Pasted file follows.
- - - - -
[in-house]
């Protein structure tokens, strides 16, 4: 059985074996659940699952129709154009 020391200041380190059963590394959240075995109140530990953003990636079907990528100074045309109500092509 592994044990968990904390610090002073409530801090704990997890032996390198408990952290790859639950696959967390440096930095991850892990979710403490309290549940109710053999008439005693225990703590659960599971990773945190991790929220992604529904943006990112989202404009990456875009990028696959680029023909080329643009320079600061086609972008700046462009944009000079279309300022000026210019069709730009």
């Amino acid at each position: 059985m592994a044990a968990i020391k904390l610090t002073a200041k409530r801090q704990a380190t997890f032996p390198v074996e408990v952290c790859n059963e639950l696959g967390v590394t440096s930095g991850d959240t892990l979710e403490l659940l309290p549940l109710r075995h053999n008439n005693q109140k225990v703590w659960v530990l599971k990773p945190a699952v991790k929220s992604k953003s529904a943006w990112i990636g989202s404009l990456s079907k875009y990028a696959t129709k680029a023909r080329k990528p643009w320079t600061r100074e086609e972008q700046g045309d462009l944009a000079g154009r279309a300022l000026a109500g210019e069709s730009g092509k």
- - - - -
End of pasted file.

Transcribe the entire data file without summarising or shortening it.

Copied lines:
[in-house]
């Protein structure tokens, strides 16, 4: 059985074996659940699952129709154009 020391200041380190059963590394959240075995109140530990953003990636079907990528100074045309109500092509 592994044990968990904390610090002073409530801090704990997890032996390198408990952290790859639950696959967390440096930095991850892990979710403490309290549940109710053999008439005693225990703590659960599971990773945190991790929220992604529904943006990112989202404009990456875009990028696959680029023909080329643009320079600061086609972008700046462009944009000079279309300022000026210019069709730009």
């Amino acid at each position: 059985m592994a044990a968990i020391k904390l610090t002073a200041k409530r801090q704990a380190t997890f032996p390198v074996e408990v952290c790859n059963e639950l696959g967390v590394t440096s930095g991850d959240t892990l979710e403490l659940l309290p549940l109710r075995h053999n008439n005693q109140k225990v703590w659960v530990l599971k990773p945190a699952v991790k929220s992604k953003s529904a943006w990112i990636g989202s404009l990456s079907k875009y990028a696959t129709k680029a023909r080329k990528p643009w320079t600061r100074e086609e972008q700046g045309d462009l944009a000079g154009r279309a300022l000026a109500g210019e069709s730009g092509k």